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songofsongsOne of the first Marlene Dietrich vehicles not to be directed by Joseph von Sternberg, Song of Songs is glossy romantic nonsense that is neither passionate nor ironic enough to be more than occasionally interesting. While moderately involving, its hour and a half running time feels longer, and despite some diverting moments and a sumptuous production, it crawls to a conclusion more predictable than compelling.

While not presented with Sternberg’s obsessive care, Dietrich’s youthful beauty still lights up every scene as Lily, an innocent peasant girl who models in the nude for a sculptor, Richard Waldow (Brian Aherne). The two fall in love, of course, but Waldow abandons Lily to the clumsy clutches of Baron Merzbach (Lionel Atwill). Lily is therefore far removed from the worldly characters Dietrich played in the Sternberg films, giving her the opportunity for one of her most varied performances. She reverts to type only in the concluding sequences (including a gratuitous, mediocre musical number). She even nearly pulls off an explosive ending that would be more convincing if the rest of the film were similarly intense.

The intermittently engaging director, Rouben Mamoulian, alternates between imaginative flourishes and painting by the numbers. Inconsistently inventive, his occasional, showy “touches” appear almost randomly, ostentatiously calling attention to themselves, while inadvertently highlighting the dullness of the rest. For example, he solves the problem of how to have Dietrich strip without alarming the censors (not a small issue, given the importance of the nudity to the story), by showing portions of her body as she undresses, then panning or cutting to the same part of the body of one of the artist’s statues. If everything were similarly inventive, Song would at least offer a film making treat. Instead, it feels more as if Mamoulian occasionally awakened to the potentials of the material, only to slip back into expensive, satisfied somnolence.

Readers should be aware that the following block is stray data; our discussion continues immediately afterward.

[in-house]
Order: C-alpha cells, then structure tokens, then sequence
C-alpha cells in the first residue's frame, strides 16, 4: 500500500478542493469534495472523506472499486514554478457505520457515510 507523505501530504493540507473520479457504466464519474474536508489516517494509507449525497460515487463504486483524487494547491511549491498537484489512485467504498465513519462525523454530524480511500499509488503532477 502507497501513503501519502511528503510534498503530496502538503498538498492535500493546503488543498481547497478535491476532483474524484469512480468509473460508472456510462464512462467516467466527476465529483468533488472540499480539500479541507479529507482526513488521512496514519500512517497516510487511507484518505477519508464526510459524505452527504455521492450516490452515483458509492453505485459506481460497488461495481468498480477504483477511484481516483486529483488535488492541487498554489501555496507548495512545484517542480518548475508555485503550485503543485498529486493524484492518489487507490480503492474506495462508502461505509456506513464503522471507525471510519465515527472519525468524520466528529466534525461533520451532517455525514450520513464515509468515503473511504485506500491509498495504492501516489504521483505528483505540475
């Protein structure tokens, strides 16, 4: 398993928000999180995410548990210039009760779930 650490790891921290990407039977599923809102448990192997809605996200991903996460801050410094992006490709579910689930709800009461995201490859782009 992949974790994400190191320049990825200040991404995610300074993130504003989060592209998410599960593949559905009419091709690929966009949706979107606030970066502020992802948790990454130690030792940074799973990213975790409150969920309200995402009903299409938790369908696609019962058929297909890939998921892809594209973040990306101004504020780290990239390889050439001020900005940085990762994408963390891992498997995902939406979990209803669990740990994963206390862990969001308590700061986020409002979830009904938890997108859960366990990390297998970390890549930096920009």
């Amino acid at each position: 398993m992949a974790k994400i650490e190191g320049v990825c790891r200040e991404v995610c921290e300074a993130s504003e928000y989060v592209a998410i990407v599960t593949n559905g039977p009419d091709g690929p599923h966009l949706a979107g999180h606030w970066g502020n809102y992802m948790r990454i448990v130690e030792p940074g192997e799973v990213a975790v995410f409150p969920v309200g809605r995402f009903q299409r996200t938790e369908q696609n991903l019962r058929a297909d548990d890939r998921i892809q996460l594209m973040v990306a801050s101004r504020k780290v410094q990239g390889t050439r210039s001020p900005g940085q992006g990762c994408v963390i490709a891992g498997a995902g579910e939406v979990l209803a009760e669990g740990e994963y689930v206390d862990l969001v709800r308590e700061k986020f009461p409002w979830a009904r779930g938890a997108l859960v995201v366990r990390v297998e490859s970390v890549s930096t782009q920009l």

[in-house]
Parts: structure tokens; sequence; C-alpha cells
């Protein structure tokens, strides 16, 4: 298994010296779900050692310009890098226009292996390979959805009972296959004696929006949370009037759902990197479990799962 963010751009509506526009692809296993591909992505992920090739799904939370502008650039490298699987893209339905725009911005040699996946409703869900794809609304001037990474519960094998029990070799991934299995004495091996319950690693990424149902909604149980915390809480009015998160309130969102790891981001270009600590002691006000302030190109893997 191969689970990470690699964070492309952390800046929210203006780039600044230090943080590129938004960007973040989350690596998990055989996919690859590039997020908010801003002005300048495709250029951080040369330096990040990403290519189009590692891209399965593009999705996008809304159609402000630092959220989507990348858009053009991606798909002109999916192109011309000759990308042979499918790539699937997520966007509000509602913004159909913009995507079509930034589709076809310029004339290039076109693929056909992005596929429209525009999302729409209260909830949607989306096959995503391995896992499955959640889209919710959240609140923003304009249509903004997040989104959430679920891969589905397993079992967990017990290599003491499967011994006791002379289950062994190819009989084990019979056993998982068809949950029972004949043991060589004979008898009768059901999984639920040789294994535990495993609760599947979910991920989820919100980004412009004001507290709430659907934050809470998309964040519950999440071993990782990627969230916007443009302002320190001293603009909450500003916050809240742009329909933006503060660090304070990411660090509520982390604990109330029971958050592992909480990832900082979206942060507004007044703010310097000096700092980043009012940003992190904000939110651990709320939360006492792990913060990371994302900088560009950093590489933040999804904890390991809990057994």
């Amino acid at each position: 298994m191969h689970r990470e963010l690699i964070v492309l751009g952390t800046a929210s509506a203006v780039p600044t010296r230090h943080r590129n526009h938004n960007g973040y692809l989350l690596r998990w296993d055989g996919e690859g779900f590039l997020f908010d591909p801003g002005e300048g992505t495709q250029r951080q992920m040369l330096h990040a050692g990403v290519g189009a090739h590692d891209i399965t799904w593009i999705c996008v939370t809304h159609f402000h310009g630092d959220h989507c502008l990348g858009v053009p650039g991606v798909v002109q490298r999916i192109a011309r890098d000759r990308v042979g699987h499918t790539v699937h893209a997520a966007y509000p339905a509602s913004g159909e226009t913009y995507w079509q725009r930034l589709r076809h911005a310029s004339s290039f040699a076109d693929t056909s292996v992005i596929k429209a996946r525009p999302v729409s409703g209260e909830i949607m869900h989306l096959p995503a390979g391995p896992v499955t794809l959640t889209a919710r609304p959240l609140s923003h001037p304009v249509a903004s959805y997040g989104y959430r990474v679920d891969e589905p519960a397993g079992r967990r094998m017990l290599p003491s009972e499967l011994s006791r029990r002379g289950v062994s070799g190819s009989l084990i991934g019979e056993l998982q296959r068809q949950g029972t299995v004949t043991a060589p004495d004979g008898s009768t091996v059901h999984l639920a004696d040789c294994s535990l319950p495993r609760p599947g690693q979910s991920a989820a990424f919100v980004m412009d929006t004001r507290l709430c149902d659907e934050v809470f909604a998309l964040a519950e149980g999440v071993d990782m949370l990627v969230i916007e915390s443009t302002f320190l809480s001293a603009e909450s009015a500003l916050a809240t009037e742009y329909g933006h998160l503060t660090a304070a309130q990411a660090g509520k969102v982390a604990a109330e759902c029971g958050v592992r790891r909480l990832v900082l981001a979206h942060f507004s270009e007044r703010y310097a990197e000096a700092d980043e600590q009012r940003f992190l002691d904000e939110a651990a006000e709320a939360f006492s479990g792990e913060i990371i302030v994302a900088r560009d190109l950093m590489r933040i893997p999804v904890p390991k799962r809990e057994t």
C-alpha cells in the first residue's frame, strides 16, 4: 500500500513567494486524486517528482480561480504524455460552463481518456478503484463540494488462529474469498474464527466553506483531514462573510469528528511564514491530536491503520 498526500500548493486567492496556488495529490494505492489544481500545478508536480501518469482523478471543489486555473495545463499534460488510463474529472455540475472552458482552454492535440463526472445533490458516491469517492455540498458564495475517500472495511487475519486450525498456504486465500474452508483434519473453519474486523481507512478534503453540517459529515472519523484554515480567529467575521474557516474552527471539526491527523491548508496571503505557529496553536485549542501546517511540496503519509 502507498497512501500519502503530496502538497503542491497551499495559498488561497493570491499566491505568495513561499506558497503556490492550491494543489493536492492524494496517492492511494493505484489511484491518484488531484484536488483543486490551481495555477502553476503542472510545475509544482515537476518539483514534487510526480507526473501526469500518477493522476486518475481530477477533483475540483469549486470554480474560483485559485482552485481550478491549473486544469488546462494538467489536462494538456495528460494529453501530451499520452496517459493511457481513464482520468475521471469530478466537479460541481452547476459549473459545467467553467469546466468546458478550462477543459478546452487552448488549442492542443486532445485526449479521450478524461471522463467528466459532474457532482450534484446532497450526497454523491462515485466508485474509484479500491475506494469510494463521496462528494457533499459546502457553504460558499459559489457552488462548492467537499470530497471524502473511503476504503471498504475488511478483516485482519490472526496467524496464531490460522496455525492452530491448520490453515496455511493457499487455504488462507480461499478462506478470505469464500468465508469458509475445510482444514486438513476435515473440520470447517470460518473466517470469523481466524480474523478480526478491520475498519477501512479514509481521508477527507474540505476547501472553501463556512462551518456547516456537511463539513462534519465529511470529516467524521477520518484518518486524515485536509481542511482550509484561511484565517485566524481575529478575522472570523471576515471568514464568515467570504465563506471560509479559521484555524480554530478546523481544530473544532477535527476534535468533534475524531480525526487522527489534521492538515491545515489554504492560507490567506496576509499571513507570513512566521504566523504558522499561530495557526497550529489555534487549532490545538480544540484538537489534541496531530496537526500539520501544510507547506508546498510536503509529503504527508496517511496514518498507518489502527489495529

It is a symptom of the director’s lack of concentration that the most interesting character is neither Lily nor the sculptor, but the Baron. Atwill had considerable experience in such tortured roles and knew how to make his characters sympathetic. Initially, he seems to supply only stock villainy, complete with mustache twirling, but eventually, in his hopeless, pathetic way, he does demonstrate affection for Lily. Unfortunately, such psychological complexity has no emotional payoff. The Baron’s marriage to Lily is disastrous, but you don’t much care, particularly since the sequence in which it falls apart is a confused mess.

There nonetheless isn’t a moment in the film that doesn’t at least look handsome, so that while Song of Songs may have been produced to exploit Dietrich’s persona, it primarily demonstrates Paramount’s resources. It is difficult not to conclude, however, that all of the money and talent have been wasted, not so much because the results are awful, but because they have not been truly felt. And romance without feeling offers a pretty limp prospect.

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